Acupuncture Continuing Education

Acupuncture and Herbs Soothe Acid Reflux


Acupuncture and herbal medicine are effective for the alleviation of GERD (gastroesophageal reflux disease, acid reflux). Independent investigations confirm that acupuncture and herbal medicine produce significant positive patient outcomes for patients with GERD. One of the clinical studies reveals an important integrative medicine finding. The combination of acupuncture and herbs with a proton pump inhibitor medication into a combined treatment protocol produces superior patient outcomes to patients receiving only drug therapy.

The first study, conducted at Huludao Fourth People’s Hospital, finds that Chinese medicine therapy (acupuncture and herbs) combined with drug therapy produces a 95% total effective rate. If acupuncture is not applied, the total effective rate sharply drops to 68%. [i] A total of 88 GERD patients were recruited for the study and were randomly assigned to the Chinese medicine group or the drug control group.

The Chinese medicine group was comprised of 29 male and 15 female patients, with a mean age of 39.24 years and a mean disease duration of 7.46 years. The drug control group was comprised of 28 male and 16 female patients with a mean age of 39.27 years and a mean disease duration of 7.44 years.


All patients were treated with pantoprazole (40 mg enteric coated tablets, 1 tablet daily, 30 minutes before food) and domperidone (10mg tablets, 1 tablet, 3 times a day). All patients were also prescribed a modified version of the herbal formula Si Ni San, which was comprised of the following herbs:

  • Bai Shao 15g
  • He Huan Hua 15g
  • Dai Zhe Shi 15g
  • Jiang Ban Xia 15g
  • Zhi Shi 15g
  • Huang Lian 10g
  • Chai Hu 10g

The herbs were administered daily, split into two doses to be taken morning and evening. Patients in the Chinese medicine group were additionally prescribed acupuncture administered at the following acupoints:

  • Dushu (BL16)
  • Xinshu (BL15)
  • Geguan (BL46)

Acupuncture treatment was provided daily with needles retained for 20 minutes each time. All treatments were administered for a total of two weeks.


Outcome measures for the study included the total effective rates and duration until relief. Symptoms monitored included gastric pain, acid reflux, bile reflux, and sensations of fullness after eating. Each symptom was rated from 0–3 based on severity, with lower scores indicative of more serious symptoms.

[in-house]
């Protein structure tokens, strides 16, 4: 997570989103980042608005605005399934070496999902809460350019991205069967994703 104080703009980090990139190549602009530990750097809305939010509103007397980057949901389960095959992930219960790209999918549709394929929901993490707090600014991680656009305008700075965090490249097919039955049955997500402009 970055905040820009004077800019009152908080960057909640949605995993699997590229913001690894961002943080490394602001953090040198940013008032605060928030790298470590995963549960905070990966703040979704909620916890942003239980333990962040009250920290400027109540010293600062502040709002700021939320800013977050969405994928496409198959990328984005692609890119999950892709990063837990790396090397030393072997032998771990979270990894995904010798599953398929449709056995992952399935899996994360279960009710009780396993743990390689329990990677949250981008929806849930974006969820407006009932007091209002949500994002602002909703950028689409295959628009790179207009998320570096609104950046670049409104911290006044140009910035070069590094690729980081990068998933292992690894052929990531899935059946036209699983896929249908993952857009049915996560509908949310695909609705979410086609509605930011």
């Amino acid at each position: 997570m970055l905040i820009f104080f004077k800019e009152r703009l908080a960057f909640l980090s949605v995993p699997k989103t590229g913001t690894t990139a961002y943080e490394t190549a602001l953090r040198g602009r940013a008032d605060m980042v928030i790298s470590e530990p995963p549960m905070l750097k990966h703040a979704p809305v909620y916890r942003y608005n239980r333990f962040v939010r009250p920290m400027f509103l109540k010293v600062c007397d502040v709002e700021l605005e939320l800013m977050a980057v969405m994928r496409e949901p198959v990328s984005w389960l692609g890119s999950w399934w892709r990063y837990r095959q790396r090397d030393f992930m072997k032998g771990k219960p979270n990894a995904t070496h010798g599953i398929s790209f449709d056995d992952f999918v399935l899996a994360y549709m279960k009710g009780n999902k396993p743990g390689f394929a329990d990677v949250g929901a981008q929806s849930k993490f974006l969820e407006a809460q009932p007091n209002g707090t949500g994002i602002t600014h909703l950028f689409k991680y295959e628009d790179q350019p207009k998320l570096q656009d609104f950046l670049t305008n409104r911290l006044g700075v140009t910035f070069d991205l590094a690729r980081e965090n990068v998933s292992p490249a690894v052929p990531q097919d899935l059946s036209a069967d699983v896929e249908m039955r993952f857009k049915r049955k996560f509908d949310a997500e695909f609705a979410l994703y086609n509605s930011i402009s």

The total effective rates were calculated as follows. Patients with a complete resolution of symptoms and a symptom score of 0 were classified as recovered. For patients with a significant improvement in symptoms and an improvement in symptom scores of at least one point, the treatment was classified as effective. For patients with no improvement of symptoms, the treatment was classified as ineffective.

In the drug control group, there were 18 recovered, 12 effective, and 14 ineffective cases, yielding a total effective rate of 68.18%. In the Chinese medicine group, there were 30 recovered, 12 effective, and two ineffective cases, yielding a total effective rate of 95.45%. Although both groups showed improvements, outcomes were significantly greater when acupuncture was added to the treatment regimen (p<0.05).

In addition, the time taken for symptoms to resolve was measured for both groups. Gastric pain took a mean 4.24 days to resolve in the drug control group, compared with 2.51 days in the Chinese medicine group. Acid reflux took a mean 7.24 days to resolve in the drug control group, compared with 5.52 days in the Chinese medicine group. Fullness after eating took a mean 7.31 days to resolve in the drug control group, compared with 5.10 days in the acupuncture group.

Relief was experienced significantly faster in the Chinese medicine group across all areas (p<0.05). The data indicates that acupuncture greatly enhances treatment efficacy. In addition, one patient in the control group experienced nausea, while no adverse reactions were experienced in the Chinese medicine group.


Guangji Hospital
The second study was conducted at Guangji Hospital of Traditional Chinese Medicine (Beijing). [ii] This study focused on acupuncture for GERD related coughing. Outcome measures included the RDQ (Reflux Disease Questionnaire), LCQ (Leicester Cough Questionnaire), and cough symptom severity scores.